The Urhobo, Itsekiri, Isoko, Ijaw, Ogoni, Kalabari, Efik, Ibibio, etc. they are the owners of the oil. The term Niger Delta is nebulous and imprecise and has been used as an instrument of deception by both outsiders and their accomplices from within to plunder the dry region and cause great harm to the peoples. The history of the NDDC and its swooning playwrights is just one of those examples of the ridicule and harm that such anonymity can lead to.

Clark must now also learn to speak on behalf of his Ijaw and Urhobo peoples rather than act as a voice from the Niger Delta. The Urhobo and the Ijaw have populated nations with an identified history, territory and borders, a language, and a psychological trait. These four qualities are the indices that qualify any people for the condition of an independent state in any part of the world. The English, French, Spanish, etc. have no more than these.

The term Niger Delta does not represent anyone. Even Nigeria does not represent anyone. Nigeria has no territory, no resources, no people, no culture, no language. It appropriates peoples, cultures, languages, resources, etc. of the authentic national groups within its enclave and claims them as its own. This realization alone is enough to show that Nigeria is simply a passing phase towards future happiness.

3. Praise of “tribesmen” over “statesmen”
One of Obasanjo’s warnings to his elderly colleague was to strive to be a statesman rather than a member of a tribe. Listen to him: “I fear God and I respect the self-respecting and I hope it is time for you to change from tribe to statesman of character.”

The term “tribesman” is a derogatory colonial concept used to intimidate victims into submission to a more authentic supposed identity. It is a term chosen to denigrate a stubborn patriot who insists on being true to his identity. The goal of the colonizer is to ridicule the victim into submission to an inauthentic artificial identity, which ultimately alienates him and uproots him from his God-given identity. When the mission is successful, the alienated individual is “honored” with the sweet label of “statesman.”

The statesman connotes a sad memory of yesterday’s colonial hangovers that must be erased. He is a confused and alienated individual haunted by an identity crisis. A fundamental problem created by the colonizers in Africa was the deliberate attempt to annihilate the culture of the peoples by creating artificial state superstructures ill conceived as nations and superimposed on the true and authentic nations that had developed socio-historically and on which the patriotism of the town to which he naturally belonged.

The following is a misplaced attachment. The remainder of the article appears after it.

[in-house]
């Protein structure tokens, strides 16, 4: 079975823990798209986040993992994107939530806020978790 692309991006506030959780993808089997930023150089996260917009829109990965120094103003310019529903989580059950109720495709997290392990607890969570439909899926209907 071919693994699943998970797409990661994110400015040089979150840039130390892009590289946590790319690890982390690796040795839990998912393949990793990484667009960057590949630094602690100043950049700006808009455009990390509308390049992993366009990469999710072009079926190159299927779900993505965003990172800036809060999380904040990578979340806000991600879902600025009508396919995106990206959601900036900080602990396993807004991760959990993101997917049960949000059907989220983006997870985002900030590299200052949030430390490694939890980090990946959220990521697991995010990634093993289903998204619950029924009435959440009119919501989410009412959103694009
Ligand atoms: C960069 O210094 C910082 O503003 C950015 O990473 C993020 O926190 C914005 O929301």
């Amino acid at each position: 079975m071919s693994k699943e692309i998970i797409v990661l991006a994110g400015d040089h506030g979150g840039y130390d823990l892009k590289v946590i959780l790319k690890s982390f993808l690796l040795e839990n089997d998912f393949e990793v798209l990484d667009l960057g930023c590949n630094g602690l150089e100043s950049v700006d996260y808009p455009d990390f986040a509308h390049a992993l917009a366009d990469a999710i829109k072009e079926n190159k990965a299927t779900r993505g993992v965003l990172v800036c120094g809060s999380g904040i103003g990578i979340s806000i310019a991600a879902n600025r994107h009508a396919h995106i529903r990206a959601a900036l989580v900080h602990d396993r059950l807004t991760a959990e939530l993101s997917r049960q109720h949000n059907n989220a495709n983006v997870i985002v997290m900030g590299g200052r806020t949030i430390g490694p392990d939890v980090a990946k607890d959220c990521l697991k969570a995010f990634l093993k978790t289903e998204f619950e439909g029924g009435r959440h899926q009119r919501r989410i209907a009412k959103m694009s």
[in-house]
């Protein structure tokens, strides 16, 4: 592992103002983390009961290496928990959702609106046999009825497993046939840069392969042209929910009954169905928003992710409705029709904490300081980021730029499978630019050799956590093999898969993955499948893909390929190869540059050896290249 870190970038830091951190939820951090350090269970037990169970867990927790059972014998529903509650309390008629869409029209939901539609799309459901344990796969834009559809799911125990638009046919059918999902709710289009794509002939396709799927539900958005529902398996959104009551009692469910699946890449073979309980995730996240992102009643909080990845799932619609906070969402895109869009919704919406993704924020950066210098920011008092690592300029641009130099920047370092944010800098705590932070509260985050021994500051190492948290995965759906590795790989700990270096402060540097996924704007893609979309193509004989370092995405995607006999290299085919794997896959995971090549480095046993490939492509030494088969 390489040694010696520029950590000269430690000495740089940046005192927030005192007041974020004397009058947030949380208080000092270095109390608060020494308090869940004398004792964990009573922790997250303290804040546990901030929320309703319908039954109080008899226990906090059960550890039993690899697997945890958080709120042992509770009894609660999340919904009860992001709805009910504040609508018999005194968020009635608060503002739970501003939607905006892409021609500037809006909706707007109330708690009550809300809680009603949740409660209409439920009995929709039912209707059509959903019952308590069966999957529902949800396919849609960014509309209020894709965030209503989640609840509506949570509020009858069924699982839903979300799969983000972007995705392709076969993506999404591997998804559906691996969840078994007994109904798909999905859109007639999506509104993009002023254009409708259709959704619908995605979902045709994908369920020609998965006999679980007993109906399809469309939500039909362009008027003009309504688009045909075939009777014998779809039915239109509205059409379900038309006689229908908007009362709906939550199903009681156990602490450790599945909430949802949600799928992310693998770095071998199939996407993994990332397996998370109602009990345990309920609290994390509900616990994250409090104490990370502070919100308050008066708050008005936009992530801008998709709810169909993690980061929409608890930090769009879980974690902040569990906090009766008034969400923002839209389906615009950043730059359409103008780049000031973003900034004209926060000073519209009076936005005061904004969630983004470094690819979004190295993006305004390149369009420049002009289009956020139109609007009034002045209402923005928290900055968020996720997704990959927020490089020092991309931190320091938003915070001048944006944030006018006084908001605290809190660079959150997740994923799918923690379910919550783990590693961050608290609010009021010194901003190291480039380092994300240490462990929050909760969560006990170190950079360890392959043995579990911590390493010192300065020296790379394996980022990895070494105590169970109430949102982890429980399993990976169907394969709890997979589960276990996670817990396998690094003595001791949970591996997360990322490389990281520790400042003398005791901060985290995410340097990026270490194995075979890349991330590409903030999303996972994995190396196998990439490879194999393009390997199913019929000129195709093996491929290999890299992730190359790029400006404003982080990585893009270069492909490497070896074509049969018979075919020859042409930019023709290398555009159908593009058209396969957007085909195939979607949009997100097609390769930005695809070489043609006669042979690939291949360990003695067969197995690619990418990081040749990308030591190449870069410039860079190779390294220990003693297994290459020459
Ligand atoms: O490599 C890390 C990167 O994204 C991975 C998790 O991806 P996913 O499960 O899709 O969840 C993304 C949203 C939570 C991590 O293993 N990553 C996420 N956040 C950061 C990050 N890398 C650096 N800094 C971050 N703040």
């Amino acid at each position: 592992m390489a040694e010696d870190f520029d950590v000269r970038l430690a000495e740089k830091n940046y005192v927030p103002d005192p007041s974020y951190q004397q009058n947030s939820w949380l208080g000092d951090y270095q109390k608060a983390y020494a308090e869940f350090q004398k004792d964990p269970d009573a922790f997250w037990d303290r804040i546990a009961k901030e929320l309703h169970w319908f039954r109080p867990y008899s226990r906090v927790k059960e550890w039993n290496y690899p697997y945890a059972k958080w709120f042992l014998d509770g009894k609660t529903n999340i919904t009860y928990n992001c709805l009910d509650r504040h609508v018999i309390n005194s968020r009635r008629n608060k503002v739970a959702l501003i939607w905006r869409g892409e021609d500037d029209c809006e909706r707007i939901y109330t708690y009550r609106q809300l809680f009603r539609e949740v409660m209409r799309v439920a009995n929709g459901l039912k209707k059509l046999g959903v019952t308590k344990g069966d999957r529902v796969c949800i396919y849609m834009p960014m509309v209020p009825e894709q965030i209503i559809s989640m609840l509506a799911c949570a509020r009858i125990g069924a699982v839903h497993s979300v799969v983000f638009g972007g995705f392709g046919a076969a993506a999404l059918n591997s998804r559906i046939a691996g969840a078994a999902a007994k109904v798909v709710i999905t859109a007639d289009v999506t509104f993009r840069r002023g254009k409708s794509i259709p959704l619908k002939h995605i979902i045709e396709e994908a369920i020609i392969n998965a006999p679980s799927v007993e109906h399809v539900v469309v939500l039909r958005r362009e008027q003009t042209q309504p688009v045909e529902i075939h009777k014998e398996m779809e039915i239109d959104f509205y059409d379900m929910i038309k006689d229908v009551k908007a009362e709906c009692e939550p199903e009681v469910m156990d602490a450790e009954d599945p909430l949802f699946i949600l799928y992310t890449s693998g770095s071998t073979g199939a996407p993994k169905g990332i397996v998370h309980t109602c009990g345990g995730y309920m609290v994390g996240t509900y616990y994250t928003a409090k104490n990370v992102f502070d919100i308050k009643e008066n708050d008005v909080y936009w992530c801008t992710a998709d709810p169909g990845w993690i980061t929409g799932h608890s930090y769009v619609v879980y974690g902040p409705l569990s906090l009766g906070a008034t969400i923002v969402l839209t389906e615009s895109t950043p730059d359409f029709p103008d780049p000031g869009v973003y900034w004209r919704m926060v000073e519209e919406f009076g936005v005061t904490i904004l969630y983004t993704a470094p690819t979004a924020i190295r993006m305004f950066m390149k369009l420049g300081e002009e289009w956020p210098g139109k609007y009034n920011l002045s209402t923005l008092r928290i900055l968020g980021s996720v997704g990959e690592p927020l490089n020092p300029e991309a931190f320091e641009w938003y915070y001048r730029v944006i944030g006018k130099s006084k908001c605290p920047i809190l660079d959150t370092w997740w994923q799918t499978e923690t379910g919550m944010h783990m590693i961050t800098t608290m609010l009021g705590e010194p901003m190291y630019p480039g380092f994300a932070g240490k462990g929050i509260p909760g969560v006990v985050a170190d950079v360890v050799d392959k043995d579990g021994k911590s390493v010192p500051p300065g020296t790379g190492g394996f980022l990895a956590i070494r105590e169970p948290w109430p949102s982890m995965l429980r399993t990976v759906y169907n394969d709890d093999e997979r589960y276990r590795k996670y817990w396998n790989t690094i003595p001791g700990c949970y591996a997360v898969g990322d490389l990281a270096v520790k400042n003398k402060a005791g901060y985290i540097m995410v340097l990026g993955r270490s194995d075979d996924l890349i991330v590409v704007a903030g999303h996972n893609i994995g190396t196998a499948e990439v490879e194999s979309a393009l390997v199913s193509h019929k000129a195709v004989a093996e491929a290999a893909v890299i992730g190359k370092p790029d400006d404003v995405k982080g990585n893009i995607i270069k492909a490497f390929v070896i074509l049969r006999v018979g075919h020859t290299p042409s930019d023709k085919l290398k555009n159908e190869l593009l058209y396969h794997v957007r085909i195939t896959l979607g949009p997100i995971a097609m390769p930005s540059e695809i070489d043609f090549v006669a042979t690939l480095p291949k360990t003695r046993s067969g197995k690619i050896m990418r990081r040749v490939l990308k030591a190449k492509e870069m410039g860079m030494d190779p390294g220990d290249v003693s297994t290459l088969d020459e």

By convincing indigenous peoples to accept that it was possible to transfer that patriotism – a task they knew practically impossible – from true natural societies to artificially created ones, they sowed the seeds that have become our albatross in Africa. . The strategy was to refer to the successfully deluded as “statesmen” and those who stubbornly refused to budge as “members of the tribe.”

This is the reason why in former colonized societies like Nigeria, which have not been able to overcome their colonial structures and disadvantages, the destruction of the nation is taken by the construction of the nation and the annihilation of the culture by the development of the culture. Or how else would you describe a situation where we are warned, even forced to embrace the abstract at the expense of the concrete? Who can single out anything like Nigerian culture outside of the sum total of the cultures of the peoples in whose aboriginal territories the artificial superstructure is imposed?

• To be continued tomorrow
Ogheneochuko Arodovwe wrote from Warri.

Source Credit: TheGuardian